Monday, March 13, 2017

Comparing Laser and Aero Foils

Aero Rudder
The first thing you notice when going from a Laser to an Aero is how responsive the boat is to the rudder and how light the rudder feels.

Upwind there is hardly any pressure on the tiller. Holding the tiller on a Laser upwind in a breeze puts real tension in the steering arm, there is significant weather helm, a big contributor to fore arm muscle strain.

Both boats need a lot of sheeting and this is hard on the sheeting arm. The Aero having a light helm gives one arm a break on each tack.

The Aero foils certainly look more efficient, the modern materials help and it is interesting to compare them.

The Laser rudder has a defined rake which is the cause the strong weather helm feel upwind. The Aero rudder is almost vertical.





Laser rudder



Both rudders probably have the same braking effect. When the two rudders are placed over each other they appear to have a similar surface area. The Aero rudder is longer and deeper in the water and has minimal rake which accounts for light weather helm feel.

The Aero rudder is very effective at steering while the Laser rudder lacks bite off the wind and down wind.

Downwind the Aero rudder actually works and the boat can be steered under rig adding to stability in 20+ knot runs.  The Aeros flat wide hull at the back also adds considerable stability.







Laser and Aero centre boards
Comparing the two centre boards, the Laser board seems to be a little larger, but not as deep in the water because it is raked back. The Aero centre board is deployed vertically and is skinnier and deeper.

On the water the Aero centre board is significantly better. There no vibration or humming when on plane, the board is properly fitted in its slot and does not ride up like the Laser board.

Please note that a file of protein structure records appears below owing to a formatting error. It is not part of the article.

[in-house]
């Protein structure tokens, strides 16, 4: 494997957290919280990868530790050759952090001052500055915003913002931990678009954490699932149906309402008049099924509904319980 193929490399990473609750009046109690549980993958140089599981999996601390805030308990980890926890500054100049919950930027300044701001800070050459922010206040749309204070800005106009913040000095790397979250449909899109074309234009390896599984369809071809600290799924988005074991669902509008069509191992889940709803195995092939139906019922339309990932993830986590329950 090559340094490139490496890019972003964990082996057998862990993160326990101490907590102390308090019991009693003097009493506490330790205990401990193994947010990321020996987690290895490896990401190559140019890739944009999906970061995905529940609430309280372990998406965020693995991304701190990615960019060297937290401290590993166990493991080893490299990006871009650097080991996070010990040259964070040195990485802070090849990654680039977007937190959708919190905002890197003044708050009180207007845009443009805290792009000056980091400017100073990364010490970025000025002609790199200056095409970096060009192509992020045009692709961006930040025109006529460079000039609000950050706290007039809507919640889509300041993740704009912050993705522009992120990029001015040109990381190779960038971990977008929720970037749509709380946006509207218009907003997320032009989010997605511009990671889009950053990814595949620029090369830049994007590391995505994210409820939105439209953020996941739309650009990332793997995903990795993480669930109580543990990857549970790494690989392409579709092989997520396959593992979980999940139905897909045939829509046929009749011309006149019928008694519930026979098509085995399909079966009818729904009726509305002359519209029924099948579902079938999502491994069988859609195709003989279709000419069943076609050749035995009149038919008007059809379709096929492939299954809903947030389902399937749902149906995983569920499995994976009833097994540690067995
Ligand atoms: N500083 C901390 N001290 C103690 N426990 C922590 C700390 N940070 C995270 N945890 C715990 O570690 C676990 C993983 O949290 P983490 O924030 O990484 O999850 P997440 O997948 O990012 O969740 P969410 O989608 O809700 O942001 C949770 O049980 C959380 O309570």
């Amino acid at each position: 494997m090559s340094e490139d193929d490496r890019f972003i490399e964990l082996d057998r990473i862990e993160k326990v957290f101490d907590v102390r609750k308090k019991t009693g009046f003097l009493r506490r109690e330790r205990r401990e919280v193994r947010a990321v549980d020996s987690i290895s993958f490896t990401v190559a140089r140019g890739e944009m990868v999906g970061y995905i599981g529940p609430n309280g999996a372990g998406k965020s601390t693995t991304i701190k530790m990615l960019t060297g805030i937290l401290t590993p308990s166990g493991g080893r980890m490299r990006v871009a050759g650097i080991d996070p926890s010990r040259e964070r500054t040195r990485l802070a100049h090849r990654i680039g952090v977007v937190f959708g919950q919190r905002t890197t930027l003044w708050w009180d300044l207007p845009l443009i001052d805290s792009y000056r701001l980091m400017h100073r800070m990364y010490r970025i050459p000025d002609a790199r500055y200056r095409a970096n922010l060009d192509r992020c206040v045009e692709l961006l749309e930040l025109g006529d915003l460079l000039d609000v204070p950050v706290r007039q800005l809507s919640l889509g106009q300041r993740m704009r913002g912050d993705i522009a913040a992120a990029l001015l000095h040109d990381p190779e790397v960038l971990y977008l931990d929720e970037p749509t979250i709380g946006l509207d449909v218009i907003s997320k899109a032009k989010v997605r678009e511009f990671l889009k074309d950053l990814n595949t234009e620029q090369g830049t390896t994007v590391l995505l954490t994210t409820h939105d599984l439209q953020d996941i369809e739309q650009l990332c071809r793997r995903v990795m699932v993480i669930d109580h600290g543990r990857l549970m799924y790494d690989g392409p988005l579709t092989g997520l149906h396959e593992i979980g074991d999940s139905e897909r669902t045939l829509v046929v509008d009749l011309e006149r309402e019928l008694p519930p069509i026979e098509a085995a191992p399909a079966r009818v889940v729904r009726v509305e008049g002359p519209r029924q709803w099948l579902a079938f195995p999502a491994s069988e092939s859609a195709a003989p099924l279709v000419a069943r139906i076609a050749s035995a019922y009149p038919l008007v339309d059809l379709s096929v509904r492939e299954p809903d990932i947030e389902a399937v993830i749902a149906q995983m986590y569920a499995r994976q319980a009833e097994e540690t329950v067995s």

Aero rudder over Laser rudder
There is a trap to the Aero's more effective rudder and its light feel. Dinghy's are slowed by using the rudder, it acts as a brake.

Greater care has to be taken when using the rudder on the Aero,  it works so well to turn the boat it is tempting to over use it.  It is worth remembering Steve Cockerill's advice about using weight and sheeting to help steer.

Upwind on the in light/moderate breeze I hold the tiller extension as lightly as possible. This gives feedback to keep the boat flat just near the point where it is past flat and the balance changes to a lee helm.

The light hull weight means you have to scoot in and out a lot in puffy conditions. Fortunately the shape of the deck facilitates this, but more on this feature in future posts.


















2 comments:

  1. Great Blog Nick, well done on 2nd at the Nat's as well, you sailed the conditions brilliantly. One thing you didn't mention about the foils was the trailing edge, the designers have made this a mitre. When I first test sailed one I thought this had been filed to remove some dings, but on receiving my own boat the mitred edges were still present. I am pretty sure RS have not made mention of this in previous literature but my thoughts are by creating a laminar flow away from the rudder, cavitation is avoided and the boat steers even more effectively downwind than the Laser. I would be interested in your or anyone else's thoughts on this.

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  2. Hi Andrew, great to hear from you, challenging regatta at Black Rock, crazier waves than I am used to, even though I often practice near the entrance to Sydney Harbour in quite big seas.

    I will message Peter Barton to see what RS have to say about this, could make an interesting blog post. Thanks for following RS Aero Sydney FB. If you are ever in Sydney let us know and we will organise a loan of an Aero, experience one of the best harbours on the planet to sail an Aero.

    Cheers Nick

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